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The Parliament of Sweden has approved a new energy bill paving the way for the construction of additional nuclear reactors beyond the 10 originally approved to boost energy security and reduce carbon emissions, Reuters reports. Sweden’s current fleet of six nuclear reactors is all that remains from 12 reactors after a 1980 referendum committed to exiting nuclear energy entirely.
A parliamentary statement said the additional nuclear reactors were a response to “expected greater demand for electricity in combination with the need to phase out fossil fuels”.
The right-wing government of Prime Minister Ulf Kristersson is targeting 2035 for the completion of two new conventional nuclear reactors. Beyond that, the government is targeting 10 new reactors in operation in total by 2045, when they expect a doubling of electricity demand. The parliamentary bill was passed on the same day as an outage at the Ringhal 4 nuclear reactor led to a huge surge in electricity prices amid a cold weather spell.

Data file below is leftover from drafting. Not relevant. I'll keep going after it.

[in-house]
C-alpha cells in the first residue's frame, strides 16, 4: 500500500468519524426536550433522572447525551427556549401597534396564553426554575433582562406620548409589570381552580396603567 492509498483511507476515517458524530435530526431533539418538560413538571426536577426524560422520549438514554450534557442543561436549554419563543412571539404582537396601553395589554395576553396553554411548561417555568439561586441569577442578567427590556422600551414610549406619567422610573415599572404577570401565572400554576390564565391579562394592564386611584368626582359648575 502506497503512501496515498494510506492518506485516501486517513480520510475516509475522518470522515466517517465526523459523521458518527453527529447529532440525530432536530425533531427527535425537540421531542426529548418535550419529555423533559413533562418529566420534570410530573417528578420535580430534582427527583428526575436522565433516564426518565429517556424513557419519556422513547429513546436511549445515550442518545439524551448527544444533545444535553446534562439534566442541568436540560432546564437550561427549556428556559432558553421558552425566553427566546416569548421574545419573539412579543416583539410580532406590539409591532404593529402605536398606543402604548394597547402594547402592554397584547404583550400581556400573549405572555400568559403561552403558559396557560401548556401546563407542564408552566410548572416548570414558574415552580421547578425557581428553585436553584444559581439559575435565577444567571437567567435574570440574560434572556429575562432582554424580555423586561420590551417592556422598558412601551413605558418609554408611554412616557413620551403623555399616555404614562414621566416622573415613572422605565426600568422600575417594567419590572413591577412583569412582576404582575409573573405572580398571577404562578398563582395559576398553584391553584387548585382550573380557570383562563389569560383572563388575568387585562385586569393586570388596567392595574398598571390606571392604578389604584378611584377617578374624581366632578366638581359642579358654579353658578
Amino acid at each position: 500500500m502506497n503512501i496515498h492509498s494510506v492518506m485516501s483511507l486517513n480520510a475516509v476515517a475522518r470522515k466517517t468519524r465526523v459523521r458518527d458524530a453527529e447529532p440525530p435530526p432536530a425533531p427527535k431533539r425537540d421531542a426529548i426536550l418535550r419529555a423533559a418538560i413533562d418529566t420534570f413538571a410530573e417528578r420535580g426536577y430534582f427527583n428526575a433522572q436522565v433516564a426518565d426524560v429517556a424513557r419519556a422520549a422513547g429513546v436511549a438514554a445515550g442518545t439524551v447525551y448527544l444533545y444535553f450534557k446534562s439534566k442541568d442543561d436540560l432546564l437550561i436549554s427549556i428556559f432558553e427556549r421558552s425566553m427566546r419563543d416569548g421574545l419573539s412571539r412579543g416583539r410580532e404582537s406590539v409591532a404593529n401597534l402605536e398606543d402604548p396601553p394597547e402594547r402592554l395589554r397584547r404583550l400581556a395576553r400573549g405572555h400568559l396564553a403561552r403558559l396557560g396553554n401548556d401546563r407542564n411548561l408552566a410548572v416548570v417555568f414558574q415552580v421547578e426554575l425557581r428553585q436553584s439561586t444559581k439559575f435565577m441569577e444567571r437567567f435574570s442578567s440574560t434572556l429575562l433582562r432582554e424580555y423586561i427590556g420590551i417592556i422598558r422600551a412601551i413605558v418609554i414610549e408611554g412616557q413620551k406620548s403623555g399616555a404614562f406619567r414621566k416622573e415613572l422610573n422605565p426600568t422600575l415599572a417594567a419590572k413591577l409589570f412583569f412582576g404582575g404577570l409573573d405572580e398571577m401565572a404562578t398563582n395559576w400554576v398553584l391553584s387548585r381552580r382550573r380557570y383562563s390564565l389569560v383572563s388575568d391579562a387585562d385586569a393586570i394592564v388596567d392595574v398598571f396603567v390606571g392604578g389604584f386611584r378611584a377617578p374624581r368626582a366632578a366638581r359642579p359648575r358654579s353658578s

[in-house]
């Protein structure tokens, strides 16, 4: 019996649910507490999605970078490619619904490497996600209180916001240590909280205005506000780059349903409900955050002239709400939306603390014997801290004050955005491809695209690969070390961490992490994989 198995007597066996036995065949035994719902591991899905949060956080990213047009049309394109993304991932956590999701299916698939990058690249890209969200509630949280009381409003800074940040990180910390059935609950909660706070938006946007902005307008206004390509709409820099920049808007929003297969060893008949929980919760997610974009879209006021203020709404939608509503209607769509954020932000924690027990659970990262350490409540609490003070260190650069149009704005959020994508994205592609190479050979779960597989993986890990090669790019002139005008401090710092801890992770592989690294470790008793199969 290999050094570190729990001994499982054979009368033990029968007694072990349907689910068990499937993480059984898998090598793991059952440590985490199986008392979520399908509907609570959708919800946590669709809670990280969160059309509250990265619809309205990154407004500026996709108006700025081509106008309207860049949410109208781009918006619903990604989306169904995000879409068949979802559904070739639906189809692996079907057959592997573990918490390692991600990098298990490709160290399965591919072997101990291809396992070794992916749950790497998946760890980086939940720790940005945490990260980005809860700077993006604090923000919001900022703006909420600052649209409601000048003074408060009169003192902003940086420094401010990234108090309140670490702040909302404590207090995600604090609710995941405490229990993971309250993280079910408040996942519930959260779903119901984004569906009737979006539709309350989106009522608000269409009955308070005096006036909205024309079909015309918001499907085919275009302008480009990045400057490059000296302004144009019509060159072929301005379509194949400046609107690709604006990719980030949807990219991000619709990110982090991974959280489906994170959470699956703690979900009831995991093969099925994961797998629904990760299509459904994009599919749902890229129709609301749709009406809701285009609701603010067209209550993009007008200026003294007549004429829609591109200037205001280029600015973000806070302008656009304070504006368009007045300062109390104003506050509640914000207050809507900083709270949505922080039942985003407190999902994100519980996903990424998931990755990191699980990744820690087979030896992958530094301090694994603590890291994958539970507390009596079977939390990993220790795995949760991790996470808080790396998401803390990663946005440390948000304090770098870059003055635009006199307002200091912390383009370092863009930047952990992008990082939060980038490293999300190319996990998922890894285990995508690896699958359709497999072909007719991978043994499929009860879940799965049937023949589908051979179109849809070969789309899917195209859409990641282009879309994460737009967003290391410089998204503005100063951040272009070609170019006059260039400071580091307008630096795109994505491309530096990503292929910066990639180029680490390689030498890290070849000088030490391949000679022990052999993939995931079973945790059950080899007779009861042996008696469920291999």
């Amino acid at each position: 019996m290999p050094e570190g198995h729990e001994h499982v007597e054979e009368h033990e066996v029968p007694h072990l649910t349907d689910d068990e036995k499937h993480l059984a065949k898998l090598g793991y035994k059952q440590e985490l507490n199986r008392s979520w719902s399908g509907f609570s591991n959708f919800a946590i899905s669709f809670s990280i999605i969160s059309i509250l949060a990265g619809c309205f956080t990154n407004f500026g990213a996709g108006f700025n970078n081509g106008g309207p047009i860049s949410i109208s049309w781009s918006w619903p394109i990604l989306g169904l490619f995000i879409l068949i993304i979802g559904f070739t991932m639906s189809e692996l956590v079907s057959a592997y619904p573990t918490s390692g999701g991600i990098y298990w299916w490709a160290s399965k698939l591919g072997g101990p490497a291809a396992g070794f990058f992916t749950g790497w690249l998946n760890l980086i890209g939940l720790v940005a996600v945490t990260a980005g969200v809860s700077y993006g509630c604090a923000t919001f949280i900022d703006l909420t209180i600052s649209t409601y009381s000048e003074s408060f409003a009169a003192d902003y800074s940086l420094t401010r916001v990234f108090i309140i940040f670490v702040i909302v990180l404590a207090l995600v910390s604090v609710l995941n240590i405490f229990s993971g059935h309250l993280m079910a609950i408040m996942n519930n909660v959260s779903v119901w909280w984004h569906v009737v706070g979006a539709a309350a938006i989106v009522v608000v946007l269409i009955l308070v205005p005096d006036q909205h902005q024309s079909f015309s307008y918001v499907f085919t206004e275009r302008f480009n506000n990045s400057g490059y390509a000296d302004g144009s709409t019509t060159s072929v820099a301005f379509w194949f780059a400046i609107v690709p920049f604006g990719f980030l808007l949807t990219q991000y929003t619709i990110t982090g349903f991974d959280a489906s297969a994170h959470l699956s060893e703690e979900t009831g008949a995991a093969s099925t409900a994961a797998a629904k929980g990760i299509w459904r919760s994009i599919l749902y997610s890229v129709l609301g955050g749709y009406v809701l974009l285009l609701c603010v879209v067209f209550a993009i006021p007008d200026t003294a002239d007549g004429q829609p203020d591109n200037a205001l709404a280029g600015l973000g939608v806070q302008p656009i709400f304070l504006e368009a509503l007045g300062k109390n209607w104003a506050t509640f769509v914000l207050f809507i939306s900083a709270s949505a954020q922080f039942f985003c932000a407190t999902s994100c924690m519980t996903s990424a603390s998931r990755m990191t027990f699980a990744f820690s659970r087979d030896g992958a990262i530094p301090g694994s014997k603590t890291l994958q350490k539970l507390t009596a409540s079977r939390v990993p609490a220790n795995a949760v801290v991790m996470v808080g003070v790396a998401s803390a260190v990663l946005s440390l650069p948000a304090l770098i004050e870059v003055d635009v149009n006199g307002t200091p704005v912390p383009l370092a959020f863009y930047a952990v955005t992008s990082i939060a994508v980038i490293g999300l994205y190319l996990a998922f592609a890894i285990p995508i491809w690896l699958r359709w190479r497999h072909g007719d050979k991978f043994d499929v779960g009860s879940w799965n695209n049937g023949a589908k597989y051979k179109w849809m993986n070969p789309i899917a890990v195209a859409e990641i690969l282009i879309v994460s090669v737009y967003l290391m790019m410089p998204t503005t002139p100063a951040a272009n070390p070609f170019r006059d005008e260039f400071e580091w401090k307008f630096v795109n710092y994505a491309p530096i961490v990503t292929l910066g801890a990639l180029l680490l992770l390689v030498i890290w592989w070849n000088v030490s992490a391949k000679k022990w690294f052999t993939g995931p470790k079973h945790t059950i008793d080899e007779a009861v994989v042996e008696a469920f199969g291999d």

Since Russia’s invasion of Ukraine and an energy-market-disrupting series of Western sanctions, nuclear power has regained much support in Europe as a critical aspect of reaching net-zero by 2050.
Earlier this month, Switzerland said it was planning to keep its nuclear power plants operational for longer, despite a 2017 referendum that called for a nuclear phase-out. Switzerland’s four nuclear reactors generate up to 40% of the country’s electricity. In the United States, the first new nuclear reactor in seven years was put into operation in July this year, hailed as a climate positive. The Unit-3 reactor in Georgia produces enough electricity to power half a million homes and businesses, and will be able to sustain those operations for up to eight decades.
By Charles Kennedy for Oilprice.com
Charles is a writer for Oilprice.com